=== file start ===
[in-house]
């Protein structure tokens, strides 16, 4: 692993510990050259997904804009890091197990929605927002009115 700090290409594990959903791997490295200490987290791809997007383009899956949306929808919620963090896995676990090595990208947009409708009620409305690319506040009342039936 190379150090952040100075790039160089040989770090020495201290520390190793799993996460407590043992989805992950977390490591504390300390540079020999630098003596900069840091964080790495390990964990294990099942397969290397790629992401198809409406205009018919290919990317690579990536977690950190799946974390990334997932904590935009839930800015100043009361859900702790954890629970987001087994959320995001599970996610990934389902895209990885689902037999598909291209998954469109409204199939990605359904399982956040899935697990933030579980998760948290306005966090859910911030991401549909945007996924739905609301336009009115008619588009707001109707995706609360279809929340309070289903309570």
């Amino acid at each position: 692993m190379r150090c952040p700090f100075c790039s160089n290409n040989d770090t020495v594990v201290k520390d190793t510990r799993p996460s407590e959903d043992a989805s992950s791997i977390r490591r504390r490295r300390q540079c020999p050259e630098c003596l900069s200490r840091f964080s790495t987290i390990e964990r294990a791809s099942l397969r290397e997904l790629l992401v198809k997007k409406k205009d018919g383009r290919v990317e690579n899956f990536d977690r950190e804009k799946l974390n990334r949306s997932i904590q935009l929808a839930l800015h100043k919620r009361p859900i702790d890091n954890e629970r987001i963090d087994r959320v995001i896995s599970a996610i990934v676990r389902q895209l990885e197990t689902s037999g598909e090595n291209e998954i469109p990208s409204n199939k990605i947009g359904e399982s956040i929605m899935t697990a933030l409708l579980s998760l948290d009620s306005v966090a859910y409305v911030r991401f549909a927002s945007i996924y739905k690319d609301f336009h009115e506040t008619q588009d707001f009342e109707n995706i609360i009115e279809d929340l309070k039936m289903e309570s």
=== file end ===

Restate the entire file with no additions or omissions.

[in-house]
């Protein structure tokens, strides 16, 4: 692993510990050259997904804009890091197990929605927002009115 700090290409594990959903791997490295200490987290791809997007383009899956949306929808919620963090896995676990090595990208947009409708009620409305690319506040009342039936 190379150090952040100075790039160089040989770090020495201290520390190793799993996460407590043992989805992950977390490591504390300390540079020999630098003596900069840091964080790495390990964990294990099942397969290397790629992401198809409406205009018919290919990317690579990536977690950190799946974390990334997932904590935009839930800015100043009361859900702790954890629970987001087994959320995001599970996610990934389902895209990885689902037999598909291209998954469109409204199939990605359904399982956040899935697990933030579980998760948290306005966090859910911030991401549909945007996924739905609301336009009115008619588009707001109707995706609360279809929340309070289903309570």
């Amino acid at each position: 692993m190379r150090c952040p700090f100075c790039s160089n290409n040989d770090t020495v594990v201290k520390d190793t510990r799993p996460s407590e959903d043992a989805s992950s791997i977390r490591r504390r490295r300390q540079c020999p050259e630098c003596l900069s200490r840091f964080s790495t987290i390990e964990r294990a791809s099942l397969r290397e997904l790629l992401v198809k997007k409406k205009d018919g383009r290919v990317e690579n899956f990536d977690r950190e804009k799946l974390n990334r949306s997932i904590q935009l929808a839930l800015h100043k919620r009361p859900i702790d890091n954890e629970r987001i963090d087994r959320v995001i896995s599970a996610i990934v676990r389902q895209l990885e197990t689902s037999g598909e090595n291209e998954i469109p990208s409204n199939k990605i947009g359904e399982s956040i929605m899935t697990a933030l409708l579980s998760l948290d009620s306005v966090a859910y409305v911030r991401f549909a927002s945007i996924y739905k690319d609301f336009h009115e506040t008619q588009d707001f009342e109707n995706i609360i009115e279809d929340l309070k039936m289903e309570s």